Ŧ¥¶ØGЯ@¶Ħ¥ i₪ Đ£₪Ŧi∩¥, part 2: the palmistry of generations

Is typography destiny? neweurasia’s Annasoltan explores the ramifications of Turkmenistan’s project to Latinize its alphabet, especially the way in which it has shaped the rising generation of Turkmens. “Fortune-tellers examine our palms to peer into our pasts and futures,” she writes. “In a similar way, one shall soon be able to determine the generation to which a Turkmen belongs by examining their writing style…”

Ŧ¥¶ØGЯ@¶Ħ¥ i₪ Đ£₪Ŧi∩¥, part 1: between Moscow and Istanbul

Is typography destiny? neweurasia’s Annasoltan explores the ramifications of Turkmenistan’s project to Latinize its alphabet, beginning with the history of Niyazov’s program and the geopolitics operating behind the scenes. “The shift to Latin script may have far more implications,” she writes, “including even the very underlying cultural orientation of Turkmenistan.”

Uzbekistan: Unwanted Changes

After the disintegration of the USSR, the Soviet communist identity and ideology ceased to exist and the new countries confronted the vital problems of defining new identities and ideologies. Most of the ex-Soviet countries were quick to give up the past and embrace the new life with new national values and ideas. Uzbekistan was one of the few countries where a process of defining a new identity and setting up new national values went in a very rapid manner. The changing cultural and political atmosphere was first reflected throughout Uzbekistan through renaming of squares, streets and parks from Soviet-type names…

The Russian Language in Turkmenistan

The author of the Nähili.com blog I have already written about devoted one of his posts to the problem of the Russian language in Turkmenistan. He wonders why many Turkmen use the Russian rather than their native Turkmen language in their everyday life. Indeed, it was one of the things that struck me when I was in Turkmenistan. Almost all the signs and inscriptions that I could see everywhere in the streets were written in Turkmen (using the Latin alphabet) but everyone in Ashgabat spoke Russian! The roots of inappropriate speaking of Russian in Turkmen families or Turkmen workplaces: ·…

Cyrillic vs Roman?

BPC asked Tashboo Jumagulov, the chairman of the National Commission of state language, and the parliamentarian Zainidin Kurmanov to give their comments about the discussions in the parliament about switching the Kyrgyz alphabet from Cyrillic to Roman. The chairman of the national commission says that sooner or later Kyrgyzstan should be using Roman letters, since all of Turkic people except Kyrgyzstan use Roman, and Kazakhstan will complete switching to it by 2010. In addition, continues Jumagulov, about 85% of Kyrgyzstan population speaks Turkic languages, and 80% of the world use Roman, and the most important thing, it is more appropriate…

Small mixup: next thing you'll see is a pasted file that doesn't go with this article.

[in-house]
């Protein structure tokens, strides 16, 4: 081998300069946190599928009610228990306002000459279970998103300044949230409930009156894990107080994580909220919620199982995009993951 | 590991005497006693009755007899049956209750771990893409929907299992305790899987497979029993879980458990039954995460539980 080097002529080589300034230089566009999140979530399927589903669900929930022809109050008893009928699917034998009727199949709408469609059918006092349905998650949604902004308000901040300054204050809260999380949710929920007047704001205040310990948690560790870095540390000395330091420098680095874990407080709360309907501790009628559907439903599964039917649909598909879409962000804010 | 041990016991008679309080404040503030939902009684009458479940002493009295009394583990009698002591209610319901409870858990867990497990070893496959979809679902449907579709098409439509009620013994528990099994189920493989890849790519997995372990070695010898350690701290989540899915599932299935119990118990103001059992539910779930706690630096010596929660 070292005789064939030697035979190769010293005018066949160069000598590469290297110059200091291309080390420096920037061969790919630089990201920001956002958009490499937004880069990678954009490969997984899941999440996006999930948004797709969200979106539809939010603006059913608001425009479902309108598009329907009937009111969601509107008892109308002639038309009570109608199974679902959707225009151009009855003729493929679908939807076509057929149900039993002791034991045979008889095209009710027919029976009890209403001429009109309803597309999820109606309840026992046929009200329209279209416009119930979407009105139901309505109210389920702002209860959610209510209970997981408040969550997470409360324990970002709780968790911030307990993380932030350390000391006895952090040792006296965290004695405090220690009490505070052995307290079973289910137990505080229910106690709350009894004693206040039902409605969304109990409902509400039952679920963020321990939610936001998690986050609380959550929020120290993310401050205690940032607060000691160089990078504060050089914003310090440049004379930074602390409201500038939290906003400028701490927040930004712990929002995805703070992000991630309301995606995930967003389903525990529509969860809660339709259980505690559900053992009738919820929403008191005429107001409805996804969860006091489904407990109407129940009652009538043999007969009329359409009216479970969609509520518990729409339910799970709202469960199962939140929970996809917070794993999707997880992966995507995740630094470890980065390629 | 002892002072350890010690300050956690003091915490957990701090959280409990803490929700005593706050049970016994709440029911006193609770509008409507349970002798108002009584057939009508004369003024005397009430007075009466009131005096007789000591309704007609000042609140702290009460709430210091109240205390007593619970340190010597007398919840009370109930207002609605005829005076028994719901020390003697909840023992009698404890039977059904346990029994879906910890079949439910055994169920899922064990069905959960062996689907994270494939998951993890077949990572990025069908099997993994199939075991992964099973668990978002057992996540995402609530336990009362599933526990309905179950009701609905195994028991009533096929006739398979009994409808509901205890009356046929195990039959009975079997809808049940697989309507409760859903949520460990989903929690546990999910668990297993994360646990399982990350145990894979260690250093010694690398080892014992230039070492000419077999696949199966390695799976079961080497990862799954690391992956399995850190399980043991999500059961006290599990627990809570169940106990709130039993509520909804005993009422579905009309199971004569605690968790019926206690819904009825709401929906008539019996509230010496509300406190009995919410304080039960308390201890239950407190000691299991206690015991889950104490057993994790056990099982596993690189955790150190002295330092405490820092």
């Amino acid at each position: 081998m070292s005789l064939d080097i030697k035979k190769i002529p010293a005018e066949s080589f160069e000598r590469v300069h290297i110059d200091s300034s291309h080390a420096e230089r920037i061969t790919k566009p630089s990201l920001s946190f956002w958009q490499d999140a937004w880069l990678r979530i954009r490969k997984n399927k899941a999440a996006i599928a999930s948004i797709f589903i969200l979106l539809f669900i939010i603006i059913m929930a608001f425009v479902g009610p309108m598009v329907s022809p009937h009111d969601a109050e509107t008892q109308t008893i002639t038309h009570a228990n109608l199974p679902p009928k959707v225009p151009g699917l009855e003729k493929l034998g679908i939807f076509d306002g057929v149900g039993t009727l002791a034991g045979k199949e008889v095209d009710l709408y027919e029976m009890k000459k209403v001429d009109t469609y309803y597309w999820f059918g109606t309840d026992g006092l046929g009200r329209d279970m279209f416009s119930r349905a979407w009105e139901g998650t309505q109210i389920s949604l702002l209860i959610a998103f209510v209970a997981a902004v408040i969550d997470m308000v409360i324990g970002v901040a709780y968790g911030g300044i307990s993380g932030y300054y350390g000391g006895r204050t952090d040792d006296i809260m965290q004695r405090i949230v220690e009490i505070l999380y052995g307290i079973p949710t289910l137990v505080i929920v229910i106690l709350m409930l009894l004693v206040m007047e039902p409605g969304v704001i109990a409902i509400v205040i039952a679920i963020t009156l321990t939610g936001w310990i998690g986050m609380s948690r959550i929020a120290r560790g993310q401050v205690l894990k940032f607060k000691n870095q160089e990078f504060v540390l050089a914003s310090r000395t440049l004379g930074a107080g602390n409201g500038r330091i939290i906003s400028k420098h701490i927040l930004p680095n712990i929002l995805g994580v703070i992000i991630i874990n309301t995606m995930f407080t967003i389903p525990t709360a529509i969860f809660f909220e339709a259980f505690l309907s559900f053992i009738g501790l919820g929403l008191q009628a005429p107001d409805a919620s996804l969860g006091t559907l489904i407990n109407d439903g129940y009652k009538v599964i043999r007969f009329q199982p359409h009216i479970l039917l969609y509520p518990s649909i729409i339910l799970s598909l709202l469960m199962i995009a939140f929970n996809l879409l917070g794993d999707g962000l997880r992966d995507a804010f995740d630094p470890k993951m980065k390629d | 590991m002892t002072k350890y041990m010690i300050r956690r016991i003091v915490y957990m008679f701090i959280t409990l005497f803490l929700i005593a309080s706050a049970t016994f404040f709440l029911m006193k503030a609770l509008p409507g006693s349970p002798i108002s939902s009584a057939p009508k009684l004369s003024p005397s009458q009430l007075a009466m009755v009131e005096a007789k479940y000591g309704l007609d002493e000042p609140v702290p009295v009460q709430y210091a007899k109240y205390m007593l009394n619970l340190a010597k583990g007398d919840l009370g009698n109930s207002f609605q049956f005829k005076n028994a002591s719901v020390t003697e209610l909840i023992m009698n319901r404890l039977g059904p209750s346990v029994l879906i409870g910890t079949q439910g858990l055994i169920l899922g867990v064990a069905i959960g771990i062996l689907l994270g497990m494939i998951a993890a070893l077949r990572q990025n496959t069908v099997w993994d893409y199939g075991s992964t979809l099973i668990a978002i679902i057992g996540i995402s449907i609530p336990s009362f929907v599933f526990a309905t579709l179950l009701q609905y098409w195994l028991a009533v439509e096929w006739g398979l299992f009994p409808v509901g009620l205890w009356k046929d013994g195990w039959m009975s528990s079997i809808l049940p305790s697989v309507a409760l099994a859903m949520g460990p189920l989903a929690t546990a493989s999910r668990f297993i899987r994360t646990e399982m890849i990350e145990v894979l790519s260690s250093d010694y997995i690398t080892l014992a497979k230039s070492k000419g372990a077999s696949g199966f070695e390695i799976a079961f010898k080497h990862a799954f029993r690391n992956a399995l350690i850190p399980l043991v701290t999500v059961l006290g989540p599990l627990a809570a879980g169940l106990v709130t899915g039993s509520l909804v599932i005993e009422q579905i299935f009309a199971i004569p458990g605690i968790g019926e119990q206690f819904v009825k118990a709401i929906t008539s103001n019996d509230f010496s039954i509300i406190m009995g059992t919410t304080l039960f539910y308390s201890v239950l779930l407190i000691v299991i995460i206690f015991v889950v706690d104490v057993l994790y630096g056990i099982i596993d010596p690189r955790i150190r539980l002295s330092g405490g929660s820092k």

Debates over Latinization of Kazakh Language

Kazakhstan intends to switch the state language to the Latin script. It was announced that the transition will take 12-15 years. As adam_kesher writes, the plan stirred many disputes and arguments – in particular, Russia and a part of Kazakhstan’s Russian-speaking population considers switching to Latin is an adverse move against them. However, the blogger is more favorable towards the prospect: “It may allow for simplification of Kazakh grammar, reduce the number of letters, as well as ease up digitization of the language, making it more readable throughout the world, giving an educational raise within the country – providing that…

Latinization of the Kazakh Language

Kazakhstan intends to switch the state language to the Latin script. This transition will take 12-15 years and be based on the experience of Turkey, Azerbaijan, Uzbekistan and Turkmenistan. It will be implemented in 6 stages. This plan stirred many disputes and arguments – in particular, Russia and a part of Kazakhstan’s Russian-speaking population considers switching to Latin as an adverse move against them, as the Latin alphabet supposedly is less understandable than the Cyrillic one. The ones who support it refer to closer integration into the world information space and reform of Kazakh language, which historically has already had…

Kyrgyz Russian Language Attitude Survey – Pilot Study

Hi Everyone, My name is Regina and I’m a PH.D. candidate at Boston Unviversity, Boston, MA, US.  My main focus is on Kyrgyz language reform, planning and purism.  Below is the description and preliminary results of my pilot study on Kyrgyz Russian Language Contact and Attitudes.  The goal of this post is to solicit as much opinions and critique as possible.  Since the Perestroika era in Russia, many minority languages and cultures have undergone reverse Russification (adoption and integration of the Russian language and its attributes, voluntarily or not, by non-Russian communities1). For example, if we look at the Baltic languages—Latvian, Lithuanian, and Estonian—after their respective countries became independent and joined Wester…